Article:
Compliance with Surviving Sepsis Campaign bundles may contribute to the decrease in mortality (27). With data from the Surviving Sepsis Campaign crude mortality rates were different between Europe and the US (41.1% vs. 28.3%). Nevertheless, when adjusted for disease severity, this difference disappeared (32.3% vs. 31.3%) (28), probably due to the effect of ICU bed availability.
In a recent retrospective study performed in 171 ICUs from Australia and New Zealand the authors demostrated a decrease in hospital mortality from 35% to 18.4% between 2000 and 2012 (20). This differences remained even after adjustments for disease severity.
Possible reasons for this decrease in mortality are improvements in diagnostic procedures, earlier and broader-spectrum antibiotic treatment, or more aggressive supportive therapy (27,29). In spite of the reduction in mortality, the absolute number of patients that die as a result of sepsis is increasing, on account of the raise in incidence (5). Concurrently to the decrease in mortality, average hospital stay of patients with sepsis has decreased over years. In the US, average stay was reduced in 5 days between 1979 to 2000 (5).
Factors associated to sepsis
No cohort studies investigating prehospital risk factors have been performed, so risk factors have been based on administrative data and on hospital longitudinal studies.
Risk of sepsis is increased in infants, is reduced in the rest of childhood and is increased again beyond 50–60 years of age (bimodal distribution) (4,30-32). In the study performed by Martin et al. (5) the mean age of patients with sepsis increased from 57.4 years in the period 1979–1984 to 60.8 years in the 1995–2000 period. The same author reported that patients 65 years and older constituted 12% of the population but nearly 65% of sepsis cases. A multivariate analysis that was adjusted for comorbid conditions found that patients with sepsis that were aged 65 years or more had a mortality 2.3 times higher (32). The aging of the population probably explains the increasing incidence of sepsis in industrialized countries.
Most of studies show a greater incidence of sepsis in male sex, ranging from 54% to 66% (10,11,13,14,21,25,26,30-32), what remains unexplained but may imply the effect of sexual hormones on immunity and on the cardiovascular response (33).
Probability of sepsis is 2-fold greater in the US black race (5,34,35) when compared with whites. Besides, sepsis has worse outcomes in this population (5,34). Possible reasons include different access to healthcare, immunizations, poverty, certain comorbid conditions and substance use disorders (35-37). However, these differences trend to persist after controlling many of these factors, suggesting the existence of genetic variables (36,38).
More than 50% of patients with severe sepsis present at least one comorbid illness (4,12,26). Likewise, comorbid illnesses independently increase mortality in this population (20). Diabetes mellitus, congestive heart failure, chronic pulmonary disease, immunosuppression, liver disease, cancer and chronic renal failure have been associated with sepsis (26,32,34,39,40). Alcohol consumption increases the risk of sepsis too (41).
The season is important in respiratory infections. Respiratory sepsis, but not other causes of sepsis, are more frequent in winter (42).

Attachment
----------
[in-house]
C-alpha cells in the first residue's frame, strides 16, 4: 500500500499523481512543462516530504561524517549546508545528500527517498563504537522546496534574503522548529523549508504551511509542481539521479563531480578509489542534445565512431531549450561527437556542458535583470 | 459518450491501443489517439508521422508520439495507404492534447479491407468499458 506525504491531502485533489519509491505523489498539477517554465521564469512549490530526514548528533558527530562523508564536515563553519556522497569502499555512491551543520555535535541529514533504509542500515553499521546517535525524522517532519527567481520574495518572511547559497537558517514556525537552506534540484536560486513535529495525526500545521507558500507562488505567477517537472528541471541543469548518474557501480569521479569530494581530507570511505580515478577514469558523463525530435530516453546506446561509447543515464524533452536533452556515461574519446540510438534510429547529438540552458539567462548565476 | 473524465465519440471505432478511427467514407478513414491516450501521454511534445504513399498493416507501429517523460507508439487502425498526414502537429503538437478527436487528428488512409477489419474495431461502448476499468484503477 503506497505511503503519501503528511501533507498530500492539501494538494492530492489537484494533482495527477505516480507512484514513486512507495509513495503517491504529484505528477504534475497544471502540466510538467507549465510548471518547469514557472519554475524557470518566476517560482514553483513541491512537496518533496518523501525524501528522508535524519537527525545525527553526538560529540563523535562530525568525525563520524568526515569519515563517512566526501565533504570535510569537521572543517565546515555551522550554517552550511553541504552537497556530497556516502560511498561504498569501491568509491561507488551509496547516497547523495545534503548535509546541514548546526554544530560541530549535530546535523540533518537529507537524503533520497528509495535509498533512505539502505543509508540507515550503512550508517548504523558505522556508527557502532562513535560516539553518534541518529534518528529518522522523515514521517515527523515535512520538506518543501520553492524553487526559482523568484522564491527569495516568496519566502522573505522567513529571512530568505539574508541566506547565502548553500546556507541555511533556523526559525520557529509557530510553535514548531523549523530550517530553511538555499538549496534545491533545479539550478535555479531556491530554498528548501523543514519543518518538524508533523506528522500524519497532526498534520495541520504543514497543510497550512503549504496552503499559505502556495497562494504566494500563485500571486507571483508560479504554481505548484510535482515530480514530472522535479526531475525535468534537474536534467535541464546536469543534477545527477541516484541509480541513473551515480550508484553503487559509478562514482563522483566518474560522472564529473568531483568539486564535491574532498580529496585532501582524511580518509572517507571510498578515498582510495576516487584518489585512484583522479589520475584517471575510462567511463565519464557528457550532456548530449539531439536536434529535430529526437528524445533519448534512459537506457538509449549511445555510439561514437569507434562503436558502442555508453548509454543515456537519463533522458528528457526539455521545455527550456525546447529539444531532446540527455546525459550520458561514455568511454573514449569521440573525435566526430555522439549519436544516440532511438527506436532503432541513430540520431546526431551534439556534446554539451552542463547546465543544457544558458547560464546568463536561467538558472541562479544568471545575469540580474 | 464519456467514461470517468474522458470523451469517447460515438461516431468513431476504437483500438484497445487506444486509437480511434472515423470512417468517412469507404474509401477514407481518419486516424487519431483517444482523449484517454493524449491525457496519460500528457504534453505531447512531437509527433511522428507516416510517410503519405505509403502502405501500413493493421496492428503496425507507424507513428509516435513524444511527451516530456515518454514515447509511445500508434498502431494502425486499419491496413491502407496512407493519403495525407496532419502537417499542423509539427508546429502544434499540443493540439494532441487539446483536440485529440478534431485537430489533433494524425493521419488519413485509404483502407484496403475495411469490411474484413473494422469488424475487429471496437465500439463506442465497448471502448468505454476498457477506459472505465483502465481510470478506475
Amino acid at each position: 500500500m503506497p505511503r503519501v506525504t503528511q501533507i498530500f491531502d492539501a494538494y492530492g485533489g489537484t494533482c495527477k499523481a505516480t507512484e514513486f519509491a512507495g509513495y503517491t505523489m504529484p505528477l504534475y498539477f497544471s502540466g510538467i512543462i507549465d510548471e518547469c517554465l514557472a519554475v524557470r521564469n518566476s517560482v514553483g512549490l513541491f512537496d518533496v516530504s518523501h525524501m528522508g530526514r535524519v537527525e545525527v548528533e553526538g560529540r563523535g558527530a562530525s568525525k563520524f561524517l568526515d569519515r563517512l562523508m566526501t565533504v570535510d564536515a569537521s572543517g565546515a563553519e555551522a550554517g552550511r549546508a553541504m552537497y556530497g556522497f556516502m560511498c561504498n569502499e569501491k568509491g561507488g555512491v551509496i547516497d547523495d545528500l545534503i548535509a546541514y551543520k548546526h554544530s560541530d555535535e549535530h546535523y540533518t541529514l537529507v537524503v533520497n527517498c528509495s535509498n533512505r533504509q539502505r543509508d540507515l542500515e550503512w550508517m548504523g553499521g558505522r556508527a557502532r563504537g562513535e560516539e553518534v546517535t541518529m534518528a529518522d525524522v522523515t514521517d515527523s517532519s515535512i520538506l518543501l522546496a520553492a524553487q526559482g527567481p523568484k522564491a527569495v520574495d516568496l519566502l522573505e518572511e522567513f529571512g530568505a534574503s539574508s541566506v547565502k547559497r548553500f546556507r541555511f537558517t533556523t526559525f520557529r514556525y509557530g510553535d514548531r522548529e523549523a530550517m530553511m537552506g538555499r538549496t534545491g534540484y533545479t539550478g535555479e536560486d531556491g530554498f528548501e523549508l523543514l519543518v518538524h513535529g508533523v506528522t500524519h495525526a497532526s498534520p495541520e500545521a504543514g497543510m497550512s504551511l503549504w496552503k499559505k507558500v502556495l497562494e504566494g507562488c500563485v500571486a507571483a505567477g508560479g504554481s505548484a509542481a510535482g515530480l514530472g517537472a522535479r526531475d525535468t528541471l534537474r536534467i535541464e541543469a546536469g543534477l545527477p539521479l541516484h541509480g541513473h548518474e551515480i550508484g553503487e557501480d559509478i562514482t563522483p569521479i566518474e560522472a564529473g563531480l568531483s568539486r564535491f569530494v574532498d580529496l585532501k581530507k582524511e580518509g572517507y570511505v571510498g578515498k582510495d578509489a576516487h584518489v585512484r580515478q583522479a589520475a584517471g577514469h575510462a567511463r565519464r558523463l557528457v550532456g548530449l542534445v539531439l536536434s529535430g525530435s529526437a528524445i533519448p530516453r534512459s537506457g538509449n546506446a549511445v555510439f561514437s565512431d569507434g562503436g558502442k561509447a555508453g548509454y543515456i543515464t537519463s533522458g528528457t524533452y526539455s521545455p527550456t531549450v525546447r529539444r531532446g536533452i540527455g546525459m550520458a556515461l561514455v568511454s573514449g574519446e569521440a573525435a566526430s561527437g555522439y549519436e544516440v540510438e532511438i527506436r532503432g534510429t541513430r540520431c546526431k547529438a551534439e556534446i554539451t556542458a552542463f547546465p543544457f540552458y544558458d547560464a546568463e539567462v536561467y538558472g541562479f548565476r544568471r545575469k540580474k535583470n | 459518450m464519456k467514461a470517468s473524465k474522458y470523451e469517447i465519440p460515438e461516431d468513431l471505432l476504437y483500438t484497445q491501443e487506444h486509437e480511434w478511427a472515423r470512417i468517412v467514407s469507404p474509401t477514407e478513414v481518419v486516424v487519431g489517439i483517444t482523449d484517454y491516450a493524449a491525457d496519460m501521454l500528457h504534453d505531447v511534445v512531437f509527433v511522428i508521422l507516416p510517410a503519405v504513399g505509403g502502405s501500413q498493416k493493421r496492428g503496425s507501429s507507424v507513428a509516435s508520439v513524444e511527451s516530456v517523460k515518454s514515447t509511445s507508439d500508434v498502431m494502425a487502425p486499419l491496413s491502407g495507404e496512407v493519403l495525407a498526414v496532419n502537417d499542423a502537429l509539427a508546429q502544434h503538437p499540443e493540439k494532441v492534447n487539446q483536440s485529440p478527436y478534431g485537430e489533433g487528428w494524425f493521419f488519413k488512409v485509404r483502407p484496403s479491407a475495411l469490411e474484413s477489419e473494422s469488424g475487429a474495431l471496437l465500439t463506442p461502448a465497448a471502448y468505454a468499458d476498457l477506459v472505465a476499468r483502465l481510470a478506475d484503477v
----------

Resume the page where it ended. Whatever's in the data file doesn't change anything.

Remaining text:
A study that included more than 1,000 people who had been adopted from de 1920s to the 1940s in Denmark showed and increased risk of death due to infection before the age of 50 if a biological parent died of an infectious cause (RR, 5.8; 95% CI: 2.4–13.7) (43).
Polymorphisms in toll-like receptor 4 (TLR4) and TLR1 seem to be associated with increased susceptibility to Gram-negative infections, bacteremia, candidemia and invasive aspergillosis (44-49). Recently, variants in SVEP1 (which encodes a cell adhesion molecule) and in FER gene (a cytosolic protein thought to be involved in leukocyte recruitment) have been implicated in increased 28-day mortality in sepsis and in increased survival in patients with pneumonia, respectively (50,51).
Source of infection
Respiratory tract infections are the most common source of sepsis. In most studies performed in ICU patients the rate of respiratory infection is over 50% (4,11,13,21,52). Respiratory infections are more frequent both in ICU patients and in patients outside the ICU (13,21). Abdominal infections are relatively more often in acquired infection outside the ICU.
Respiratory infection rates (as a cause for severe sepsis) seem to be increasing, whereas urinary source is decreasing in frequency (14).
In the Extended Prevalence of Infection in Intensive Care (EPIC II) study 70% of infected patients had positive microbiology (52).
From 1979 to 2000 in the US, Gram-positive bacterial infections rates increased an average of 26% per year, being the predominant class of organisms associated to severe sepsis since 1987 (5). In 2000, Gram-positive bacteria were implicated in 52% of cases, whereas Gram-negative and fungal organisms constituted 38% and 5% of cases, respectively. Fungal infections increased 207% during this period.
Incidence of sepsis in western countries seems to be increasing over years, whereas mortality associated is clearly decreasing. However absolute mortality is growing on account of the raise in incidence. The progressive aging of population and improvements in ICU care may partially explain these results, although liberal use of sepsis codification may play a role too, by recording more number of patients with sepsis and with less severity.
Conflicts of Interest: The authors have no conflicts of interest to declare.